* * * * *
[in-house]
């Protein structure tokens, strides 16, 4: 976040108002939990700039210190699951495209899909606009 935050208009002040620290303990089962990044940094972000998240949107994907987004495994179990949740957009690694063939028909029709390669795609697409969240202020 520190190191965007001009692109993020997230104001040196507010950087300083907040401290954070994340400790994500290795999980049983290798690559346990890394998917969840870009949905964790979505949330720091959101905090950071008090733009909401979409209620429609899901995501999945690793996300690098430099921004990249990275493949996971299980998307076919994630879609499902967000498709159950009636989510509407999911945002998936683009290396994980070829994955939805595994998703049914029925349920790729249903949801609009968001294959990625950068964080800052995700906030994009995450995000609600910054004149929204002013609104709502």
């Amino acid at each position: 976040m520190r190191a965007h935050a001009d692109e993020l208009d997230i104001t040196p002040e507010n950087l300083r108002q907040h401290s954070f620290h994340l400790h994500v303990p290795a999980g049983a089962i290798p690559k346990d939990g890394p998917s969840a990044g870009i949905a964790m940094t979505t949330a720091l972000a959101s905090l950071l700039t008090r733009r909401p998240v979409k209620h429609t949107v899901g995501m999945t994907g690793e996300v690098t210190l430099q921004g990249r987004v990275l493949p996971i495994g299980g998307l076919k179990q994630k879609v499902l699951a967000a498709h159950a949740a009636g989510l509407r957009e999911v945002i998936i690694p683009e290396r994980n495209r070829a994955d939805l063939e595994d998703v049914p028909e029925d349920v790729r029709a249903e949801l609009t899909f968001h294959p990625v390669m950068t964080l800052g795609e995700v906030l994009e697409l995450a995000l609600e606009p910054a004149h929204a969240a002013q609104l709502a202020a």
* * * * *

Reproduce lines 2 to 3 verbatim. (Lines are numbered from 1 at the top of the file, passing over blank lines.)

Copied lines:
């Protein structure tokens, strides 16, 4: 976040108002939990700039210190699951495209899909606009 935050208009002040620290303990089962990044940094972000998240949107994907987004495994179990949740957009690694063939028909029709390669795609697409969240202020 520190190191965007001009692109993020997230104001040196507010950087300083907040401290954070994340400790994500290795999980049983290798690559346990890394998917969840870009949905964790979505949330720091959101905090950071008090733009909401979409209620429609899901995501999945690793996300690098430099921004990249990275493949996971299980998307076919994630879609499902967000498709159950009636989510509407999911945002998936683009290396994980070829994955939805595994998703049914029925349920790729249903949801609009968001294959990625950068964080800052995700906030994009995450995000609600910054004149929204002013609104709502």
């Amino acid at each position: 976040m520190r190191a965007h935050a001009d692109e993020l208009d997230i104001t040196p002040e507010n950087l300083r108002q907040h401290s954070f620290h994340l400790h994500v303990p290795a999980g049983a089962i290798p690559k346990d939990g890394p998917s969840a990044g870009i949905a964790m940094t979505t949330a720091l972000a959101s905090l950071l700039t008090r733009r909401p998240v979409k209620h429609t949107v899901g995501m999945t994907g690793e996300v690098t210190l430099q921004g990249r987004v990275l493949p996971i495994g299980g998307l076919k179990q994630k879609v499902l699951a967000a498709h159950a949740a009636g989510l509407r957009e999911v945002i998936i690694p683009e290396r994980n495209r070829a994955d939805l063939e595994d998703v049914p028909e029925d349920v790729r029709a249903e949801l609009t899909f968001h294959p990625v390669m950068t964080l800052g795609e995700v906030l994009e697409l995450a995000l609600e606009p910054a004149h929204a969240a002013q609104l709502a202020a």